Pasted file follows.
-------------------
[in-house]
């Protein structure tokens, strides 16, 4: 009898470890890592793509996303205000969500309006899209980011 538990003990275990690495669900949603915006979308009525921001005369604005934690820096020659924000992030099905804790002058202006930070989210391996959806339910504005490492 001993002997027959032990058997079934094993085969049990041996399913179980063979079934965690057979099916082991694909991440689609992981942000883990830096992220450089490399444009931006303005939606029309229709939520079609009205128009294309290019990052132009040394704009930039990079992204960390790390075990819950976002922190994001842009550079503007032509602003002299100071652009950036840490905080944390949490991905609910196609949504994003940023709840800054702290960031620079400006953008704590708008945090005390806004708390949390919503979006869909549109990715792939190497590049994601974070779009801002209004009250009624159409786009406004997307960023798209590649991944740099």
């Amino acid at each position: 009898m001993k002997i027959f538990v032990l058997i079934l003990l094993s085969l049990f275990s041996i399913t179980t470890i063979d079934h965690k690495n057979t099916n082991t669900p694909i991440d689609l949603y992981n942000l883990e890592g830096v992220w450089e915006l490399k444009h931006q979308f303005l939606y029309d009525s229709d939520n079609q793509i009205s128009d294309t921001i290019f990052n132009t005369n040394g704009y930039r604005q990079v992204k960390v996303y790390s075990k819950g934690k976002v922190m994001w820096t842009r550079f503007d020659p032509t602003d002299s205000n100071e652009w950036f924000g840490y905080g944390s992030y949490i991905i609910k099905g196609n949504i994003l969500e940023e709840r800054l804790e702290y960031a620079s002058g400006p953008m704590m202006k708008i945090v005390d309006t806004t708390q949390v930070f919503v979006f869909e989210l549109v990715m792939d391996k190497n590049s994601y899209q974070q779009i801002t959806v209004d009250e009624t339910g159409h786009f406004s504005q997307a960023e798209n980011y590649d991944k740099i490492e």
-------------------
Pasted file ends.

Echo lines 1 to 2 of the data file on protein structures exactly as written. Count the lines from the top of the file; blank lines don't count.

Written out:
[in-house]
């Protein structure tokens, strides 16, 4: 009898470890890592793509996303205000969500309006899209980011 538990003990275990690495669900949603915006979308009525921001005369604005934690820096020659924000992030099905804790002058202006930070989210391996959806339910504005490492 001993002997027959032990058997079934094993085969049990041996399913179980063979079934965690057979099916082991694909991440689609992981942000883990830096992220450089490399444009931006303005939606029309229709939520079609009205128009294309290019990052132009040394704009930039990079992204960390790390075990819950976002922190994001842009550079503007032509602003002299100071652009950036840490905080944390949490991905609910196609949504994003940023709840800054702290960031620079400006953008704590708008945090005390806004708390949390919503979006869909549109990715792939190497590049994601974070779009801002209004009250009624159409786009406004997307960023798209590649991944740099």